“Crawlability” may seem like a foreign concept, but it lets Google gain a good understanding of your website. While search engine spiders are getting better at indexing content, they still need help categorizing information correctly.
Therefore, frequently use keywords that you want to rank for in Google search results in your copy and tags on the site. In other words, think about what your customer base would search online, and incorporate that text throughout your site’s content.
Furthermore, make sure you are using URLs that make friends with the search engine. URLs that are dynamically created, or several folders deep, will be your worst enemies. As I mentioned earlier, don’t forget to update your site regularly so the spiders will come back often to check for updates.
Most importantly, if you’re feeling lost and unappreciated on the web, there are many tools available to monitor whether or not your site is being crawled to its full potential.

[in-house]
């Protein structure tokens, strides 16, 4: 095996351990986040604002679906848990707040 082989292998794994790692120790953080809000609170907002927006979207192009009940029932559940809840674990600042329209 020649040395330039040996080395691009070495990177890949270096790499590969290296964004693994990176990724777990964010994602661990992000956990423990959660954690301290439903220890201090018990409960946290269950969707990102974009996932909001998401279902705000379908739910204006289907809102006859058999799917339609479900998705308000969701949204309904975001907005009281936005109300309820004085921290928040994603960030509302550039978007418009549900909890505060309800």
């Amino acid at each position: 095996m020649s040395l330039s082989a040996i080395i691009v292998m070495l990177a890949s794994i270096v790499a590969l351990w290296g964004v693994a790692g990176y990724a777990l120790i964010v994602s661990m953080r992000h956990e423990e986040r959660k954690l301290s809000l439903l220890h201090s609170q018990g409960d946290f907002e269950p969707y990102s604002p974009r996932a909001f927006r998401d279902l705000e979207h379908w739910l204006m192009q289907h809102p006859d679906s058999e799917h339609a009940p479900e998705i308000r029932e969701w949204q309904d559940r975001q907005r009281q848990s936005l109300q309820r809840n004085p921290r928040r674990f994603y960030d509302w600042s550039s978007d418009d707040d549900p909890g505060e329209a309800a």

As you begin to implement these important elements, enlisting the help of free online tools can be extremely beneficial in learning about SEO. After all, the first step in fixing the problem is admitting you have one and diagnosing exactly what’s wrong.
Don’t try to predict how search engines will work; you’re not a fortune teller. Educate yourself and consider confiding in a company with the proper knowledge to guide you along the way. As with all things SEO, continual testing and refinement are key, and the most successful companies never stop.
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Phil Laboon is CEO and founder of Eyeflow Internet Marketing, a full-service SEO and online marketing firm. Phil is a thought leader in online marketing and SEO, and he welcomes anyone to reach out to him on Twitter or Google+.
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